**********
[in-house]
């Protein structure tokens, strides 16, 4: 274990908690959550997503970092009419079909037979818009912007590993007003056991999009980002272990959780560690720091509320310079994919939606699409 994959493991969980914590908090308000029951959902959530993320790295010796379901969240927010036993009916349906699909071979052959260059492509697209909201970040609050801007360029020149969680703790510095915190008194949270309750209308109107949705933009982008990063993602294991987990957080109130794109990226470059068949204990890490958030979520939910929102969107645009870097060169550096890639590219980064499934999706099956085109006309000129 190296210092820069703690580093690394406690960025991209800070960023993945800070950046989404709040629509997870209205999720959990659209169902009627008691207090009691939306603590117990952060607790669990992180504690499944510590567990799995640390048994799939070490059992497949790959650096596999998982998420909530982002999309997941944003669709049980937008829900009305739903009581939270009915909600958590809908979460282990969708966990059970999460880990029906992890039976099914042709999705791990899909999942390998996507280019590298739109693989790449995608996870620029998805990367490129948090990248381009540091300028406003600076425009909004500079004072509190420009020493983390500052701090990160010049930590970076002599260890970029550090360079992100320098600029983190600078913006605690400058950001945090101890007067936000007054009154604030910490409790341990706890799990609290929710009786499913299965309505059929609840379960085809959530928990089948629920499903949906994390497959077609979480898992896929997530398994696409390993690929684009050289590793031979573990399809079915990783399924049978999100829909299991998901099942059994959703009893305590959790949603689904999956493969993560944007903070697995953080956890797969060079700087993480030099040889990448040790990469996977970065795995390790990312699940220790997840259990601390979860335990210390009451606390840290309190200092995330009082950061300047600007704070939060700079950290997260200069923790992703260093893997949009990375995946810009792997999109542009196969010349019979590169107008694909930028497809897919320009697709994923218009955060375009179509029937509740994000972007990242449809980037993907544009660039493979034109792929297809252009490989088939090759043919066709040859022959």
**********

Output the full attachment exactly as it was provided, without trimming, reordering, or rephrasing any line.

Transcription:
[in-house]
């Protein structure tokens, strides 16, 4: 274990908690959550997503970092009419079909037979818009912007590993007003056991999009980002272990959780560690720091509320310079994919939606699409 994959493991969980914590908090308000029951959902959530993320790295010796379901969240927010036993009916349906699909071979052959260059492509697209909201970040609050801007360029020149969680703790510095915190008194949270309750209308109107949705933009982008990063993602294991987990957080109130794109990226470059068949204990890490958030979520939910929102969107645009870097060169550096890639590219980064499934999706099956085109006309000129 190296210092820069703690580093690394406690960025991209800070960023993945800070950046989404709040629509997870209205999720959990659209169902009627008691207090009691939306603590117990952060607790669990992180504690499944510590567990799995640390048994799939070490059992497949790959650096596999998982998420909530982002999309997941944003669709049980937008829900009305739903009581939270009915909600958590809908979460282990969708966990059970999460880990029906992890039976099914042709999705791990899909999942390998996507280019590298739109693989790449995608996870620029998805990367490129948090990248381009540091300028406003600076425009909004500079004072509190420009020493983390500052701090990160010049930590970076002599260890970029550090360079992100320098600029983190600078913006605690400058950001945090101890007067936000007054009154604030910490409790341990706890799990609290929710009786499913299965309505059929609840379960085809959530928990089948629920499903949906994390497959077609979480898992896929997530398994696409390993690929684009050289590793031979573990399809079915990783399924049978999100829909299991998901099942059994959703009893305590959790949603689904999956493969993560944007903070697995953080956890797969060079700087993480030099040889990448040790990469996977970065795995390790990312699940220790997840259990601390979860335990210390009451606390840290309190200092995330009082950061300047600007704070939060700079950290997260200069923790992703260093893997949009990375995946810009792997999109542009196969010349019979590169107008694909930028497809897919320009697709994923218009955060375009179509029937509740994000972007990242449809980037993907544009660039493979034109792929297809252009490989088939090759043919066709040859022959």